What the ruling means

Under the ruling’s reasoning, a college does not have to provide help to victims or survivors of sex assault — even if they are students there — if the assault both did not happen on campus or at a school-sponsored event and wasn’t perpetrated by someone connected to the university, such as another student or staff member.

That goes against what most advocates had thought Title IX ensured.

S. Daniel Carter, president of SAFE Campuses, LLC, previously said Title IX does not instruct schools to send their own students to the school of an alleged perpetrator for help.

“Legal requirements aside, a ‘pass the buck’ system can be deadly,” Carter said.

The U.S. Supreme Court ruling relied on by Judge Barlow states that, in order to be held accountable for an assault, a school must have some kind of “disciplinary authority” over the attacker. That can include invited guests.

As for location, the assault also has to have occurred on school property or at an event hosted by the school. Off-campus fraternities do count under that.

The University of Utah had originally relied on those arguments when it denied responsibility for the death of student athlete Lauren McCluskey in October 2018, saying her attacker was not a student so the school didn’t have any authority over him.

That immediately prompted concerns among students about the implications, including when their university would be obligated to protect them. The U. ultimately settled the case with McCluskey’s parents, acknowledging it was aware of McCluskey’s concerns reported to the campus police department and housing officials and failed to take them seriously before she was killed outside her dorm.

(Gabriel Mayberry | UVU via FOX 13) Utah Valley University administration has been accused of mismanaging its COVID-19 protections.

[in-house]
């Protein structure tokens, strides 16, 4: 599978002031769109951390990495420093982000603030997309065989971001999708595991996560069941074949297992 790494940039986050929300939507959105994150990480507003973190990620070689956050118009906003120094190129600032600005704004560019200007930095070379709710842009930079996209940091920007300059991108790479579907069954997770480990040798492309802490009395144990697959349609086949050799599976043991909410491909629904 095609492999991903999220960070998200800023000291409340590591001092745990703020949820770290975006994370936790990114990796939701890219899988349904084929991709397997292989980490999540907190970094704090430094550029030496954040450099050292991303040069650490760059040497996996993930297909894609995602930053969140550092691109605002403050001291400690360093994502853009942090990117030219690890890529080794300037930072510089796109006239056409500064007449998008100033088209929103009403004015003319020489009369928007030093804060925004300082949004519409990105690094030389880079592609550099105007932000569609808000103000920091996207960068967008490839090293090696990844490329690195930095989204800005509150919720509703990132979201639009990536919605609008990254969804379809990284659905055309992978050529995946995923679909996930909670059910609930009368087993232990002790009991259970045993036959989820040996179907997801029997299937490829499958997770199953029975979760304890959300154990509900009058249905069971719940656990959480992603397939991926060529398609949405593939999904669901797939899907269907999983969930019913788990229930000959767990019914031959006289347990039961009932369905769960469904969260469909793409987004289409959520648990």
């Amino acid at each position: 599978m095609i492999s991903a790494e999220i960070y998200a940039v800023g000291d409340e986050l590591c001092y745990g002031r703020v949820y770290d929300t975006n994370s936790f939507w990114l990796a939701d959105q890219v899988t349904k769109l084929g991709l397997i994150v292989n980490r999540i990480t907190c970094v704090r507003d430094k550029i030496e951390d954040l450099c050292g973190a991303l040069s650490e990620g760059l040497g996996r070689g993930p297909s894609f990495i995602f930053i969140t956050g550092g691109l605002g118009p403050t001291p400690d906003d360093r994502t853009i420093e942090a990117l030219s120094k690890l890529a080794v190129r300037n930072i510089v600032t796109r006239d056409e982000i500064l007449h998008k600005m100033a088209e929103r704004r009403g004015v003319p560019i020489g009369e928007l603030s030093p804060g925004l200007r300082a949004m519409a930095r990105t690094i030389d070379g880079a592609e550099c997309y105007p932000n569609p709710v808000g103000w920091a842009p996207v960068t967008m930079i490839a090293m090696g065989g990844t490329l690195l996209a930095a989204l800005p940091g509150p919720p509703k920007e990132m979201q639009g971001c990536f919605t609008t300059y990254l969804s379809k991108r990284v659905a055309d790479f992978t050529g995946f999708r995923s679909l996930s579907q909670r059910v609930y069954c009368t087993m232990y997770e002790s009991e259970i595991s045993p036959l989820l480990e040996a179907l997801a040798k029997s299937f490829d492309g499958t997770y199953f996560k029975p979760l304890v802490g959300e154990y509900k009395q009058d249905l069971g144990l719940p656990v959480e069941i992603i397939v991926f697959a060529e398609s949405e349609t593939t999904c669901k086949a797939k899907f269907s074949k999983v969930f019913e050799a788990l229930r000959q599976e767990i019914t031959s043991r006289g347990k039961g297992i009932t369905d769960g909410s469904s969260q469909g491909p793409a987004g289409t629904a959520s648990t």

But in Root’s case, she was a UVU student at the time of the attack and was assaulted by a U. football player, which complicated her requests for help. In her lawsuit, Root details that she had just started her sophomore year at Utah Valley University when she went with a group of friends to a party at Lund’s house in Holladay.

Root’s attorneys had pointed to recent guidance from the Department of Education that suggested schools should still provide resources to all student victims, regardless of where an attack occurred or who perpetrated it. But the judge ruled that guidance on Title IX was not a court precedent. Title IX regulations regularly change with new U.S. presidential administrations, and that guidance has already been declared void, the judge noted.

She later told police that at some point he isolated her in his room. Root told him, “No” several times, according to the charging documents, and repeated that she did not want to have sex with him. The police documents state that he then forced himself on her, as well as forcing her to perform a sex act on him.

She went to a hospital after that with two friends and reported the case to police.

Root said in her lawsuit that the U. declined to help her and instead said it had to support the athlete because he was their student; she said the advocate there never asked for his name.

The university says Root did not want to name her attacker, according to its previous statement.

Other criminal cases with U. football players

Root said the U. reached back out to her after another football player was accused of assault, trying to determine if the person she has alleged raped her was also the person in that case. It was not.

The U. has now seen at least three felony-level criminal cases involving football players allegedly assaulting or threatening women in the past three years.

Lund was dismissed from the team at the same time that another player, Donte Banton, was also suspended. He is no longer on the team roster. Banton was later charged with rape, after police allege he admitted to them that a woman he was with had told him she wasn’t interested in sex but he went ahead anyway.

Banton has since pleaded guilty to sexual battery in a plea deal. The charge was amended from a first-degree felony to a misdemeanor. He was given credit for the 34 days he had served in jail and sentenced to two years of probation.

Banton was football player Terrell Perriman’s roommate. Shortly after Banton was arrested, Perriman was charged with allegedly kidnapping and raping a 17-year-old girl, and then had additional charges added by prosecutors for allegedly raping two other women.

Perriman is facing eight felony counts, and his case is still pending in court.

(Francisco Kjolseth | The Salt Lake Tribune) A storm brings pouring rain during a football game at the University of Utah on Thursday, Sept. 2, 2021.